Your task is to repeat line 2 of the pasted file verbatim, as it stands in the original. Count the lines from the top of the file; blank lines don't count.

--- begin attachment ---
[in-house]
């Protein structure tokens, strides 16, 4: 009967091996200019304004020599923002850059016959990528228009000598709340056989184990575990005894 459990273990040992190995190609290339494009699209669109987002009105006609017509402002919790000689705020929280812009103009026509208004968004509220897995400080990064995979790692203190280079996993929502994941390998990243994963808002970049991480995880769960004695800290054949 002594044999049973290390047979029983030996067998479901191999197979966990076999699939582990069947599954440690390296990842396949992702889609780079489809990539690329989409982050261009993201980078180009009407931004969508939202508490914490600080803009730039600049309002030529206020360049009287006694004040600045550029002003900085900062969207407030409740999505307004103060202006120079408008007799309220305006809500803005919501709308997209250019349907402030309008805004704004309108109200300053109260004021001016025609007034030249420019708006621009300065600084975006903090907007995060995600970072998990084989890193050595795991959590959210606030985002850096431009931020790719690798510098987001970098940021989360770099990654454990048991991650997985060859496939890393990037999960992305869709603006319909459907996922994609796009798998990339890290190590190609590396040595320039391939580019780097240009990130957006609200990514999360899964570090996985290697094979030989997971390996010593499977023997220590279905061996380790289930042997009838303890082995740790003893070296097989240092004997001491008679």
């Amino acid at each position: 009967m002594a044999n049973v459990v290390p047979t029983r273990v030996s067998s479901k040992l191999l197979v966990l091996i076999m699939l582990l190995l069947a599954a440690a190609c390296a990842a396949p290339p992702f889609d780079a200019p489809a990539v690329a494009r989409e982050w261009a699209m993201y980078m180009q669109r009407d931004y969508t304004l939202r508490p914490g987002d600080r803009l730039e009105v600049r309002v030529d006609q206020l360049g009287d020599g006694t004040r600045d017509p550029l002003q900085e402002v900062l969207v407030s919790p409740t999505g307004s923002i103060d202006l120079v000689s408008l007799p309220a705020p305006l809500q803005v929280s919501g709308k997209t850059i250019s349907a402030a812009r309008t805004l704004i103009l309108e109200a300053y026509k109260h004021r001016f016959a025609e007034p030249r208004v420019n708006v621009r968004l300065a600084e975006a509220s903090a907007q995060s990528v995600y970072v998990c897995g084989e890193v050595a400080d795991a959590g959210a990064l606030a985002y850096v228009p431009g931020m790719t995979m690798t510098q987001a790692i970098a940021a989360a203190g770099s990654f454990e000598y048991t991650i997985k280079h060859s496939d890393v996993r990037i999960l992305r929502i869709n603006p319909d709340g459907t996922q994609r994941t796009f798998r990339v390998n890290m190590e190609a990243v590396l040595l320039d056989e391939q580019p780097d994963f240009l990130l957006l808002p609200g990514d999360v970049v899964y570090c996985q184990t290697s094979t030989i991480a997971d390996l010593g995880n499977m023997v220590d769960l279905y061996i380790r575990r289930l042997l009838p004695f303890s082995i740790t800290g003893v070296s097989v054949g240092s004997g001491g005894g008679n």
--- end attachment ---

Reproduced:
């Protein structure tokens, strides 16, 4: 009967091996200019304004020599923002850059016959990528228009000598709340056989184990575990005894 459990273990040992190995190609290339494009699209669109987002009105006609017509402002919790000689705020929280812009103009026509208004968004509220897995400080990064995979790692203190280079996993929502994941390998990243994963808002970049991480995880769960004695800290054949 002594044999049973290390047979029983030996067998479901191999197979966990076999699939582990069947599954440690390296990842396949992702889609780079489809990539690329989409982050261009993201980078180009009407931004969508939202508490914490600080803009730039600049309002030529206020360049009287006694004040600045550029002003900085900062969207407030409740999505307004103060202006120079408008007799309220305006809500803005919501709308997209250019349907402030309008805004704004309108109200300053109260004021001016025609007034030249420019708006621009300065600084975006903090907007995060995600970072998990084989890193050595795991959590959210606030985002850096431009931020790719690798510098987001970098940021989360770099990654454990048991991650997985060859496939890393990037999960992305869709603006319909459907996922994609796009798998990339890290190590190609590396040595320039391939580019780097240009990130957006609200990514999360899964570090996985290697094979030989997971390996010593499977023997220590279905061996380790289930042997009838303890082995740790003893070296097989240092004997001491008679």